The writing is wonderful. Updike at his clear, passionate and insightful best leads us deep into the lives of his characters through his way of writing from the inside out. We feel, see and experience life as lived by those characters in that time and place.
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16 of 18 people found the following review helpful
4.0 out of 5 stars Not his best 13 Oct 2008
By Sizebel
I've given this 4 stars which is a bit harsh and I should explain that I'm comparing it with Updike's other works which are mostly 6 out of 5. But Updike at cruise-control is still fantastic compared to most other authors at full throttle. Couples reprises the familiar themes of adultery, sex addiction (before there was a condition for it) and marital boredom. However, the conversations of the characters seemed unbelievable: all you could hear was Updike talking, or one of his alter egos. Some of the other characters, especially the women, just wouldn't talk like that. Unlike other Updike novels, this one took me a while to finish because I couldn't take that much of it in one sitting. If you've never experienced Updike, you'll still be pretty impressed at his writing. But I recommend you start with the Rabbit trilogy to get pure literary pleasure from this genius.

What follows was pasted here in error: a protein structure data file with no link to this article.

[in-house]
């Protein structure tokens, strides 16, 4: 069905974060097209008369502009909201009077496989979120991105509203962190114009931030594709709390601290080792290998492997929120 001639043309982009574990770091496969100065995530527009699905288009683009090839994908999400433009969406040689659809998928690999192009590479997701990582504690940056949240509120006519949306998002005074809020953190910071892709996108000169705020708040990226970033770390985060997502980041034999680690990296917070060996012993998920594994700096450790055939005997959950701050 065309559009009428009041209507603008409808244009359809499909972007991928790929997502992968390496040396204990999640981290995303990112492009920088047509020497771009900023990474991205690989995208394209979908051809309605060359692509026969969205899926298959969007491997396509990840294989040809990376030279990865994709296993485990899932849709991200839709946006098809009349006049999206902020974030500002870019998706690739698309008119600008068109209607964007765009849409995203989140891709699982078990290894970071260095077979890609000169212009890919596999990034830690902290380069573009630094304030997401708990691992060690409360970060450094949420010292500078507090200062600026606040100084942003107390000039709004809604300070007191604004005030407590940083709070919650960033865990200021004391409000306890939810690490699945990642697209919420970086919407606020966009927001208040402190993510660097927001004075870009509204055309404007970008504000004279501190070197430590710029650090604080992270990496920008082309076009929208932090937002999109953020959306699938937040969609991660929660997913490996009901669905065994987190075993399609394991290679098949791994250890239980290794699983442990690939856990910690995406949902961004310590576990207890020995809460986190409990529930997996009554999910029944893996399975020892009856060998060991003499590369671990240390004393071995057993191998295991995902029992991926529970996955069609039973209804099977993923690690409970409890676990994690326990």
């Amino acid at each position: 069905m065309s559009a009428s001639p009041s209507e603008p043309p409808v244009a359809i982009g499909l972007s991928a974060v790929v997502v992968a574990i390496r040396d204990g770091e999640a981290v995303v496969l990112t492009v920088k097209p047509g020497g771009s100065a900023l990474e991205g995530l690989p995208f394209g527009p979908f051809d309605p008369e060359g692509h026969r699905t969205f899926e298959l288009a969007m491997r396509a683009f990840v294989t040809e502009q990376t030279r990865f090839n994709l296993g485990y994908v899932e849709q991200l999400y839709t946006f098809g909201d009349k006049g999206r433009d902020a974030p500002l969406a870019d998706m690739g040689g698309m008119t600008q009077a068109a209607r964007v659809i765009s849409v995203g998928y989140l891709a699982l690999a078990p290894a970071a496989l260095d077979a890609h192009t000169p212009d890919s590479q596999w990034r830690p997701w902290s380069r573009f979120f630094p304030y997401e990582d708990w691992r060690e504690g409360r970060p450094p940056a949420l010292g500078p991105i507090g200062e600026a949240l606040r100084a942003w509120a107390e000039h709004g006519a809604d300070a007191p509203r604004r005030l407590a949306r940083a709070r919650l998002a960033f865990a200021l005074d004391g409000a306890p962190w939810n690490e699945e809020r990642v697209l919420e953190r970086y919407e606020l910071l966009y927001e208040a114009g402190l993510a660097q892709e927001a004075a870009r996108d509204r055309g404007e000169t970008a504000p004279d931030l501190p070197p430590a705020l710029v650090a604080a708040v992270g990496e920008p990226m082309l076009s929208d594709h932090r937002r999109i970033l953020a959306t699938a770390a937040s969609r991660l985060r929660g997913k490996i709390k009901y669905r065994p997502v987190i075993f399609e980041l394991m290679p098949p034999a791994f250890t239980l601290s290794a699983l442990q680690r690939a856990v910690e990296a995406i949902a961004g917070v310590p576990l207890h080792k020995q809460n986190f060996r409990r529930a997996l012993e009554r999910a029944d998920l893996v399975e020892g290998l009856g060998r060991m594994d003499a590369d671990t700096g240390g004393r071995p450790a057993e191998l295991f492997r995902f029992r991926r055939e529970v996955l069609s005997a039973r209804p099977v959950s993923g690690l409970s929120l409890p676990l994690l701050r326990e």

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1 of 1 people found the following review helpful
4.0 out of 5 stars A glimpse of a bygone age? 6 Oct 2012
I read somewhere that Updike modelled the fictitious town of Tarbox on Ipswich. Well, I can't see any similarities in the stunning scenery he describes for us, but perhaps I can in the adulterous, wife-swapping of the many characters who inhabit the novel! I assume the Americans were about 20 or 30 years ahead of the Brits in this regard.

To the novel itself, and I have read a lot of the other reviews on this and other websites, many of which make very good points.

Yes, there is a collision at times between the flowing action/dialogue on one hand and the long passages of descriptive narrative about the construction of a building, or the interior of someone's house, etc. on the other. The effect of these occasional 'interruptions' to the story can be jarring to the reader, but there is no doubting Updike's marvellous gift for language. His idiosyncratic syntax meant at times that I had to re-read a sentence to understand it properly, which slowed down the reading experience, but I think at the end it was worth taking the time to ensure that I had gathered in all he had to say.